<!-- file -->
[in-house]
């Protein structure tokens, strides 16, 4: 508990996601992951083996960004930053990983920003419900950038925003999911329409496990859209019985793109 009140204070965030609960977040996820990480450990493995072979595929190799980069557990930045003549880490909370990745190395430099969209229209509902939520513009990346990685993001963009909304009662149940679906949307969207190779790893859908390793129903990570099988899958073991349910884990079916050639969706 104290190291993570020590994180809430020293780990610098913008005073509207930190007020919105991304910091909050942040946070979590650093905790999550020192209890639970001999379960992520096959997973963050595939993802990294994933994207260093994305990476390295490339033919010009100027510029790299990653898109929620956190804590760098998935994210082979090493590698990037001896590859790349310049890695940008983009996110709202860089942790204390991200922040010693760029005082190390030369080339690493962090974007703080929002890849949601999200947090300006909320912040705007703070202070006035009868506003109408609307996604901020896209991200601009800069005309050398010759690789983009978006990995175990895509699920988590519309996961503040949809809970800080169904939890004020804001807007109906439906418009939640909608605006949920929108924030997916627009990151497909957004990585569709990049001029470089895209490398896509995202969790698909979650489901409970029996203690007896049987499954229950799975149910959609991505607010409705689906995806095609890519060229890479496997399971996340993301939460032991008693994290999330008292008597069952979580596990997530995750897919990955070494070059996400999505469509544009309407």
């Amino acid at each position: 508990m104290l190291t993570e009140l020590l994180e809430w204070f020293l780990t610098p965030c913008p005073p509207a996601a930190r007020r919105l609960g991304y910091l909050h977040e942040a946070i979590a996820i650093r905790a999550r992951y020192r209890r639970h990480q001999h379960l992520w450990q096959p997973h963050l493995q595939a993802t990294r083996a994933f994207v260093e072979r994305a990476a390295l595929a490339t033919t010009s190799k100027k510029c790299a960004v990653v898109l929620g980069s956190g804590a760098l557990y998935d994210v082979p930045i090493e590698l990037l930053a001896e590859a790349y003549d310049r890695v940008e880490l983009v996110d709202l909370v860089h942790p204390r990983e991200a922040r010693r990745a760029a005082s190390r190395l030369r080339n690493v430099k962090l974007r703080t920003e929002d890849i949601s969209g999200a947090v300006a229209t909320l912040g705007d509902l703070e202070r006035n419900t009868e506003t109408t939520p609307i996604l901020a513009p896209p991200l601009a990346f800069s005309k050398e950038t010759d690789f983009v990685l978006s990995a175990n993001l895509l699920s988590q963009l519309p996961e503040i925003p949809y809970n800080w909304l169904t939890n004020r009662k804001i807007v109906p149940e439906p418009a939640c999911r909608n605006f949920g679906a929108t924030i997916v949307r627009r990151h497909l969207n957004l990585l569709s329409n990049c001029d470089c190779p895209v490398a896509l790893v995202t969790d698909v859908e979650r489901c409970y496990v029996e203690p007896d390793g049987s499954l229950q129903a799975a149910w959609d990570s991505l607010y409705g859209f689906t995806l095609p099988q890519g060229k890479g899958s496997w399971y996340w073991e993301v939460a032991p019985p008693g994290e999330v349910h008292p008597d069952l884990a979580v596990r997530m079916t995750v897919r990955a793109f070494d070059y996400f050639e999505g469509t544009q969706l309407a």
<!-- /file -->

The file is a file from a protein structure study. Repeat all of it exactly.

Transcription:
[in-house]
């Protein structure tokens, strides 16, 4: 508990996601992951083996960004930053990983920003419900950038925003999911329409496990859209019985793109 009140204070965030609960977040996820990480450990493995072979595929190799980069557990930045003549880490909370990745190395430099969209229209509902939520513009990346990685993001963009909304009662149940679906949307969207190779790893859908390793129903990570099988899958073991349910884990079916050639969706 104290190291993570020590994180809430020293780990610098913008005073509207930190007020919105991304910091909050942040946070979590650093905790999550020192209890639970001999379960992520096959997973963050595939993802990294994933994207260093994305990476390295490339033919010009100027510029790299990653898109929620956190804590760098998935994210082979090493590698990037001896590859790349310049890695940008983009996110709202860089942790204390991200922040010693760029005082190390030369080339690493962090974007703080929002890849949601999200947090300006909320912040705007703070202070006035009868506003109408609307996604901020896209991200601009800069005309050398010759690789983009978006990995175990895509699920988590519309996961503040949809809970800080169904939890004020804001807007109906439906418009939640909608605006949920929108924030997916627009990151497909957004990585569709990049001029470089895209490398896509995202969790698909979650489901409970029996203690007896049987499954229950799975149910959609991505607010409705689906995806095609890519060229890479496997399971996340993301939460032991008693994290999330008292008597069952979580596990997530995750897919990955070494070059996400999505469509544009309407």
């Amino acid at each position: 508990m104290l190291t993570e009140l020590l994180e809430w204070f020293l780990t610098p965030c913008p005073p509207a996601a930190r007020r919105l609960g991304y910091l909050h977040e942040a946070i979590a996820i650093r905790a999550r992951y020192r209890r639970h990480q001999h379960l992520w450990q096959p997973h963050l493995q595939a993802t990294r083996a994933f994207v260093e072979r994305a990476a390295l595929a490339t033919t010009s190799k100027k510029c790299a960004v990653v898109l929620g980069s956190g804590a760098l557990y998935d994210v082979p930045i090493e590698l990037l930053a001896e590859a790349y003549d310049r890695v940008e880490l983009v996110d709202l909370v860089h942790p204390r990983e991200a922040r010693r990745a760029a005082s190390r190395l030369r080339n690493v430099k962090l974007r703080t920003e929002d890849i949601s969209g999200a947090v300006a229209t909320l912040g705007d509902l703070e202070r006035n419900t009868e506003t109408t939520p609307i996604l901020a513009p896209p991200l601009a990346f800069s005309k050398e950038t010759d690789f983009v990685l978006s990995a175990n993001l895509l699920s988590q963009l519309p996961e503040i925003p949809y809970n800080w909304l169904t939890n004020r009662k804001i807007v109906p149940e439906p418009a939640c999911r909608n605006f949920g679906a929108t924030i997916v949307r627009r990151h497909l969207n957004l990585l569709s329409n990049c001029d470089c190779p895209v490398a896509l790893v995202t969790d698909v859908e979650r489901c409970y496990v029996e203690p007896d390793g049987s499954l229950q129903a799975a149910w959609d990570s991505l607010y409705g859209f689906t995806l095609p099988q890519g060229k890479g899958s496997w399971y996340w073991e993301v939460a032991p019985p008693g994290e999330v349910h008292p008597d069952l884990a979580v596990r997530m079916t995750v897919r990955a793109f070494d070059y996400f050639e999505g469509t544009q969706l309407a």